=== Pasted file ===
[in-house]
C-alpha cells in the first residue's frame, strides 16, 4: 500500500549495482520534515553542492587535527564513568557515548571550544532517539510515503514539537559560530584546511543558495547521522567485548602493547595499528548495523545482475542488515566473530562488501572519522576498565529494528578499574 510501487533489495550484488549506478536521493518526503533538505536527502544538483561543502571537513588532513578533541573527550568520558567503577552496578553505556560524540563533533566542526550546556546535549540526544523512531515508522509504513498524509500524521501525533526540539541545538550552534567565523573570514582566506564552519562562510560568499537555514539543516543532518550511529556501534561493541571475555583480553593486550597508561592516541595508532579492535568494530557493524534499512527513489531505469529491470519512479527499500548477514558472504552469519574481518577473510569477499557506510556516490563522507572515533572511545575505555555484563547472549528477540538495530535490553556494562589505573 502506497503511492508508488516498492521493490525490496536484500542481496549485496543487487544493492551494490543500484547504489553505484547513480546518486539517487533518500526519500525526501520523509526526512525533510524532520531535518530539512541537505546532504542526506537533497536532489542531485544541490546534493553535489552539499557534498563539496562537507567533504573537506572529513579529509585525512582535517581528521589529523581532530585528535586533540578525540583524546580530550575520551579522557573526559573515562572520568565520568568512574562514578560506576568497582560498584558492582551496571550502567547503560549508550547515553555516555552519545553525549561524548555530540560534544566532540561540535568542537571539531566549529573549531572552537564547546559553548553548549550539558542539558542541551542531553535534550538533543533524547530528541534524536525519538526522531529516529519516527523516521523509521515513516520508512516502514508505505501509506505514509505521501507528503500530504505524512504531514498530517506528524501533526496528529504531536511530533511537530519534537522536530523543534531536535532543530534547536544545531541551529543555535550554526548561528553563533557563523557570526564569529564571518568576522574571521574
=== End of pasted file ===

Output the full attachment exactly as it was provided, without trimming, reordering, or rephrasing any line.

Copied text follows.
[in-house]
C-alpha cells in the first residue's frame, strides 16, 4: 500500500549495482520534515553542492587535527564513568557515548571550544532517539510515503514539537559560530584546511543558495547521522567485548602493547595499528548495523545482475542488515566473530562488501572519522576498565529494528578499574 510501487533489495550484488549506478536521493518526503533538505536527502544538483561543502571537513588532513578533541573527550568520558567503577552496578553505556560524540563533533566542526550546556546535549540526544523512531515508522509504513498524509500524521501525533526540539541545538550552534567565523573570514582566506564552519562562510560568499537555514539543516543532518550511529556501534561493541571475555583480553593486550597508561592516541595508532579492535568494530557493524534499512527513489531505469529491470519512479527499500548477514558472504552469519574481518577473510569477499557506510556516490563522507572515533572511545575505555555484563547472549528477540538495530535490553556494562589505573 502506497503511492508508488516498492521493490525490496536484500542481496549485496543487487544493492551494490543500484547504489553505484547513480546518486539517487533518500526519500525526501520523509526526512525533510524532520531535518530539512541537505546532504542526506537533497536532489542531485544541490546534493553535489552539499557534498563539496562537507567533504573537506572529513579529509585525512582535517581528521589529523581532530585528535586533540578525540583524546580530550575520551579522557573526559573515562572520568565520568568512574562514578560506576568497582560498584558492582551496571550502567547503560549508550547515553555516555552519545553525549561524548555530540560534544566532540561540535568542537571539531566549529573549531572552537564547546559553548553548549550539558542539558542541551542531553535534550538533543533524547530528541534524536525519538526522531529516529519516527523516521523509521515513516520508512516502514508505505501509506505514509505521501507528503500530504505524512504531514498530517506528524501533526496528529504531536511530533511537530519534537522536530523543534531536535532543530534547536544545531541551529543555535550554526548561528553563533557563523557570526564569529564571518568576522574571521574